Considering educators’ demanding schedules, I ensure that pre-work tasks remain manageable, often involving small activities like contributing to a Jamboard, app downloads, or watching brief (<5 minutes) videos. Furthermore, I keep these pre-emails concise, utilizing formatting and emojis to emphasize crucial details. By including a visual “invitation” similar to my session’s slide deck template and colors, I establish familiarity, priming participants to engage with my session materials.

Priya Parker’s insight – “the less priming you do in this pregame window, the more work awaits you during the gathering itself” – resonates with me. Through well-crafted pre-emails, I tackle essential logistics in advance, freeing up valuable session time for connecting and delivering content synchronously. Additionally, the “pregame window” offered by pre-emails allows participants to mentally delve into the content, building anticipation for our upcoming work.

Set the Tone for Learning Activities

Because of the priming effect, I’m now even more intentional about how I begin all professional learning sessions. I consider what’s on the screens when participants enter the Zoom room or workshop space. What do participants see, hear, and feel? In the book, “Stop Talking, Start Influencing: 12 Insights From Brain Science to Make Your Message Stick,” Dr. Jared Cooney Horvath shares that recent associations (i.e. what happens right before the PD session begins) impact how people take in and remember new information. 

Acknowledging the burdens participants bring, be it work stressors or personal challenges, I counteract these “recent associations” by beginning PD sessions with a focus on individuals in the room. Expressing genuine gratitude and addressing difficulties set a supportive tone. Incorporating social-emotional check-ins, setting intentions, unleashing a “brain-dump,” or creating permission slips for learning experiences further establish a receptive mindset for the upcoming learning journey.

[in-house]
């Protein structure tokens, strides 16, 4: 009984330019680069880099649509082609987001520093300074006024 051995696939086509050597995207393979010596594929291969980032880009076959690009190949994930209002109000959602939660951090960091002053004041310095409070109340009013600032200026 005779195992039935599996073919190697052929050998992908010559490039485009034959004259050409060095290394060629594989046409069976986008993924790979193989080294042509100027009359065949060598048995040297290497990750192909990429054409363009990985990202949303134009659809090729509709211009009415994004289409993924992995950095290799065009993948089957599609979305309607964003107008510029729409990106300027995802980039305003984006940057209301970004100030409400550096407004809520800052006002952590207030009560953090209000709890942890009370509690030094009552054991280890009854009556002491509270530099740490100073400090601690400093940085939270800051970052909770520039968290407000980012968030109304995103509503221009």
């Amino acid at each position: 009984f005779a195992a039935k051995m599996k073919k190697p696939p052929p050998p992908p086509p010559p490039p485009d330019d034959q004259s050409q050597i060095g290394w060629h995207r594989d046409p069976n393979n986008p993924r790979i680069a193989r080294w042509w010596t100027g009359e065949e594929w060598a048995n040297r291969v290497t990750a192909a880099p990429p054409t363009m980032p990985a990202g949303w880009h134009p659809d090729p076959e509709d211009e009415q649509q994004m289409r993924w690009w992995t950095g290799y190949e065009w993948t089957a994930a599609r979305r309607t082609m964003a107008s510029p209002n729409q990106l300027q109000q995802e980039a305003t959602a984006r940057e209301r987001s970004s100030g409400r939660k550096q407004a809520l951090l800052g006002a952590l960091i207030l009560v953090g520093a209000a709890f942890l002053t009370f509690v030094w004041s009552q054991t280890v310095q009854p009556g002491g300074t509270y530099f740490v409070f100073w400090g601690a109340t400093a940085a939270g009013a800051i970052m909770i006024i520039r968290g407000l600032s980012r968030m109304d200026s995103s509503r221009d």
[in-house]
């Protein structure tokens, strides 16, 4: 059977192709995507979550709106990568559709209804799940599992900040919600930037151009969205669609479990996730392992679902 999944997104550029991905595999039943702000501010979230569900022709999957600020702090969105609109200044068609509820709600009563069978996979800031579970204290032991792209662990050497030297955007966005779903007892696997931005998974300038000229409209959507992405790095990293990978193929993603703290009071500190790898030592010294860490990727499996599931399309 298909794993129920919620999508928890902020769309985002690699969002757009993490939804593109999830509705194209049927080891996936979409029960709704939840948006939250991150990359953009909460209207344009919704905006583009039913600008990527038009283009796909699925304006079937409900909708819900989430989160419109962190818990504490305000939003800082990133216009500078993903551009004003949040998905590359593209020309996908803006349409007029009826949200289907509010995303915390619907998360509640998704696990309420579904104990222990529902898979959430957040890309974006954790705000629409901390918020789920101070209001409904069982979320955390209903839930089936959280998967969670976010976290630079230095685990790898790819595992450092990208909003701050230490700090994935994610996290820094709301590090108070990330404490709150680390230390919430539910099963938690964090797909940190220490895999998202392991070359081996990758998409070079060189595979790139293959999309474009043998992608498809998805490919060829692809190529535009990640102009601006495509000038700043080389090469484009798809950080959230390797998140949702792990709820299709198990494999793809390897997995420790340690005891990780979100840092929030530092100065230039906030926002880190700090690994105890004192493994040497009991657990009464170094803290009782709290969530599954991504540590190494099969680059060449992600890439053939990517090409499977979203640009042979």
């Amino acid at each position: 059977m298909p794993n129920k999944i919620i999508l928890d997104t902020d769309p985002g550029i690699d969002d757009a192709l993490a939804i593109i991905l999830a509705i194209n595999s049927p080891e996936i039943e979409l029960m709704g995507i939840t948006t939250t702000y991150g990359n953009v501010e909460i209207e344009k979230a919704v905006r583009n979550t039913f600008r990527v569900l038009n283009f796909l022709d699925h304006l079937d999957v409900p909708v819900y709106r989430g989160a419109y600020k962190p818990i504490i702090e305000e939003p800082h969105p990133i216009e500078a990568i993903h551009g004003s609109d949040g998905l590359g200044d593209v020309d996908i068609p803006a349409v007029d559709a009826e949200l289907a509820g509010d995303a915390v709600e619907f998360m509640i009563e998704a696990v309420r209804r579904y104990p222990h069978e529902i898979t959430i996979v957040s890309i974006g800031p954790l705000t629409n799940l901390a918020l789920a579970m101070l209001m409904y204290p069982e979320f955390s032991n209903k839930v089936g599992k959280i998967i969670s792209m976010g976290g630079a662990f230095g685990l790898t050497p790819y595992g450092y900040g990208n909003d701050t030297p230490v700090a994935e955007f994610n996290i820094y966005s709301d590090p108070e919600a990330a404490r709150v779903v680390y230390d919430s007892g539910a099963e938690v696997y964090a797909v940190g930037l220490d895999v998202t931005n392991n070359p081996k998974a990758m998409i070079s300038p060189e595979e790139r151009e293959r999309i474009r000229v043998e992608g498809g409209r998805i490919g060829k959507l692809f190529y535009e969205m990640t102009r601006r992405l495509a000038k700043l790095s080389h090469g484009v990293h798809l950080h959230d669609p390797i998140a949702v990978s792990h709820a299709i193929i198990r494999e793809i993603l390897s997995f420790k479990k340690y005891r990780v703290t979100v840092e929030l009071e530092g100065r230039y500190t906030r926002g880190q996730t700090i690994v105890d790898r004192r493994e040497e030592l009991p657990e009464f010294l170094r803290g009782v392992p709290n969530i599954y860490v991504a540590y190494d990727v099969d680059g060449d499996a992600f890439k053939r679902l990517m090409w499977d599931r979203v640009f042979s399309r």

Direct quote from the text with examples for establishing receptive mindset for upcoming learning.

Moreover, Dr. Horvath emphasizes, “The first strategy we activate can influence how others interpret and tackle future tasks.” For my PD sessions, that means if I want participants to collaborate throughout the session, I ask them to immediately say hello in the Zoom chat or talk to their neighbor. When we’re using a digital document (hyperdoc, collaborative Slides, thought-catcher, etc.) I get the participants typing in that document ASAP. For a recent webinar, I wanted participants to unmute their mics and talk throughout the session (vs. the usual norm of muting mics), so at the beginning of the session, we broke the script and primed the attendees for conversations by asking them to all unmute at once and say hello. Thus, deliberate actions within the initial minutes of a session significantly prime participants for the subsequent experiences and activities.

Why Prime for Learning? 

Every thoughtful session title, every well-crafted pre-session email, and every intentional engagement activity contribute to shaping how participants approach learning. You’re not just conveying information; you’re setting the stage for mindset shifts, fostering connections, and sparking curiosity. Embrace the concept of priming and watch as your efforts in designing professional learning reach new heights of effectiveness.

Kathryn Laster will be presenting at TCEA’s upcoming Conference for Educational Coaches (CEC)! She will be leading the session, “Idea Exchange: Using AI Tools to Design Purposeful PD“. If you lead professional development for educators, don’t miss the chances to gather resources, learn best practices, and meet other leaders at CEC in Austin, Texas, October 12-13, 2023!